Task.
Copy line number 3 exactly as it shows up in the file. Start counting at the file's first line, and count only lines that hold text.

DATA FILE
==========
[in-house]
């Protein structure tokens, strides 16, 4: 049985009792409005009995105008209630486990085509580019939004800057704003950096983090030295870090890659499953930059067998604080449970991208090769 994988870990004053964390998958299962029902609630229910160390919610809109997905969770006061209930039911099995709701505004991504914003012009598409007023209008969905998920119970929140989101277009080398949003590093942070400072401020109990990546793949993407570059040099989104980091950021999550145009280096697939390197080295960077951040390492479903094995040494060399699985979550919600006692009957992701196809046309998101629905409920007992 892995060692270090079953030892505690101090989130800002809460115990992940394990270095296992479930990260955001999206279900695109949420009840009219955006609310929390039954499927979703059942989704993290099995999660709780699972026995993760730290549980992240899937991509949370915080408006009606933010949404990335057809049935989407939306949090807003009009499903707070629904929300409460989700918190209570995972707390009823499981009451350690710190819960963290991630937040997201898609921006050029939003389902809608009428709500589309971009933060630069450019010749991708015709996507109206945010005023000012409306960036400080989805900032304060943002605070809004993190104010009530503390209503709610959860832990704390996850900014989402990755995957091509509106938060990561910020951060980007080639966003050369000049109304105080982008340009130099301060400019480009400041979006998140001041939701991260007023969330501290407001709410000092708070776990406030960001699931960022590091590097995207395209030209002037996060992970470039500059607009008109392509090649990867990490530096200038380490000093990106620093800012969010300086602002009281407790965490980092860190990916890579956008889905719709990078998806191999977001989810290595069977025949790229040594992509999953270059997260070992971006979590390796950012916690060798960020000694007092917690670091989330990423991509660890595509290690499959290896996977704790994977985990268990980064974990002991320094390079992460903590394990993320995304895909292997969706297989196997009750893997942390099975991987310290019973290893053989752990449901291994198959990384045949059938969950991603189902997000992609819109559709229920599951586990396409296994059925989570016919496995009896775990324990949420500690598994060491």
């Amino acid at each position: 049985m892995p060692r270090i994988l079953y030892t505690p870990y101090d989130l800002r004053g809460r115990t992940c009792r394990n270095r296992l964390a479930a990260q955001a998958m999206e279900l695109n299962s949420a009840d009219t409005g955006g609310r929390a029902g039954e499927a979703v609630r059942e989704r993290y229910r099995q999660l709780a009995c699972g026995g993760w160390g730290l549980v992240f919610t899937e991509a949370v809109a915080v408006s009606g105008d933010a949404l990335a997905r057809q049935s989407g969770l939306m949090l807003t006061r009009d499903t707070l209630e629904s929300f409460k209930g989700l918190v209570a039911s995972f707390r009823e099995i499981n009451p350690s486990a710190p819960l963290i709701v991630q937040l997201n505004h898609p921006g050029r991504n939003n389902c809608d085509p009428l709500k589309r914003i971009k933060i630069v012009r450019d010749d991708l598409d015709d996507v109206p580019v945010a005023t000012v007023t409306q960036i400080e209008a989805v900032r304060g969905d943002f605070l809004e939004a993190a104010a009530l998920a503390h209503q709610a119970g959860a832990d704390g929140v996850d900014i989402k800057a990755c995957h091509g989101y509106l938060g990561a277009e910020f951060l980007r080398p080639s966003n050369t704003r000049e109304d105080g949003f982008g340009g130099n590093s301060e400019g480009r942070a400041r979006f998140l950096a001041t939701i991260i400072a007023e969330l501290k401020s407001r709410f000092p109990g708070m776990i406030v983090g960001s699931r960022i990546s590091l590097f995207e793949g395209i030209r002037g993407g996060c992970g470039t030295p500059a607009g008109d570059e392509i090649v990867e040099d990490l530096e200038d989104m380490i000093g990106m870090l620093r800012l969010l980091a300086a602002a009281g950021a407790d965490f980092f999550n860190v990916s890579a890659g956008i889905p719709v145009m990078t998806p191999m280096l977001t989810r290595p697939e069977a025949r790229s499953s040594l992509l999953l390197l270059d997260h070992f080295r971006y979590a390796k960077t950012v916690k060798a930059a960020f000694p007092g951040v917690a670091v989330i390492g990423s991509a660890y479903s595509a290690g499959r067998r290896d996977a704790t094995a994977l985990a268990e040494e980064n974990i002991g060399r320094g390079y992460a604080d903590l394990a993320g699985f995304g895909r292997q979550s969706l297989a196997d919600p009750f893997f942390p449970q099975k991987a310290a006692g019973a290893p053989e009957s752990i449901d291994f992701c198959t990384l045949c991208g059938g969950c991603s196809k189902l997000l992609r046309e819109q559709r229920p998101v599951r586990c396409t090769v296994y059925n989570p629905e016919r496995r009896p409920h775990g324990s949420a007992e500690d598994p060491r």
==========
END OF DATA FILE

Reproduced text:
């Amino acid at each position: 049985m892995p060692r270090i994988l079953y030892t505690p870990y101090d989130l800002r004053g809460r115990t992940c009792r394990n270095r296992l964390a479930a990260q955001a998958m999206e279900l695109n299962s949420a009840d009219t409005g955006g609310r929390a029902g039954e499927a979703v609630r059942e989704r993290y229910r099995q999660l709780a009995c699972g026995g993760w160390g730290l549980v992240f919610t899937e991509a949370v809109a915080v408006s009606g105008d933010a949404l990335a997905r057809q049935s989407g969770l939306m949090l807003t006061r009009d499903t707070l209630e629904s929300f409460k209930g989700l918190v209570a039911s995972f707390r009823e099995i499981n009451p350690s486990a710190p819960l963290i709701v991630q937040l997201n505004h898609p921006g050029r991504n939003n389902c809608d085509p009428l709500k589309r914003i971009k933060i630069v012009r450019d010749d991708l598409d015709d996507v109206p580019v945010a005023t000012v007023t409306q960036i400080e209008a989805v900032r304060g969905d943002f605070l809004e939004a993190a104010a009530l998920a503390h209503q709610a119970g959860a832990d704390g929140v996850d900014i989402k800057a990755c995957h091509g989101y509106l938060g990561a277009e910020f951060l980007r080398p080639s966003n050369t704003r000049e109304d105080g949003f982008g340009g130099n590093s301060e400019g480009r942070a400041r979006f998140l950096a001041t939701i991260i400072a007023e969330l501290k401020s407001r709410f000092p109990g708070m776990i406030v983090g960001s699931r960022i990546s590091l590097f995207e793949g395209i030209r002037g993407g996060c992970g470039t030295p500059a607009g008109d570059e392509i090649v990867e040099d990490l530096e200038d989104m380490i000093g990106m870090l620093r800012l969010l980091a300086a602002a009281g950021a407790d965490f980092f999550n860190v990916s890579a890659g956008i889905p719709v145009m990078t998806p191999m280096l977001t989810r290595p697939e069977a025949r790229s499953s040594l992509l999953l390197l270059d997260h070992f080295r971006y979590a390796k960077t950012v916690k060798a930059a960020f000694p007092g951040v917690a670091v989330i390492g990423s991509a660890y479903s595509a290690g499959r067998r290896d996977a704790t094995a994977l985990a268990e040494e980064n974990i002991g060399r320094g390079y992460a604080d903590l394990a993320g699985f995304g895909r292997q979550s969706l297989a196997d919600p009750f893997f942390p449970q099975k991987a310290a006692g019973a290893p053989e009957s752990i449901d291994f992701c198959t990384l045949c991208g059938g969950c991603s196809k189902l997000l992609r046309e819109q559709r229920p998101v599951r586990c396409t090769v296994y059925n989570p629905e016919r496995r009896p409920h775990g324990s949420a007992e500690d598994p060491r």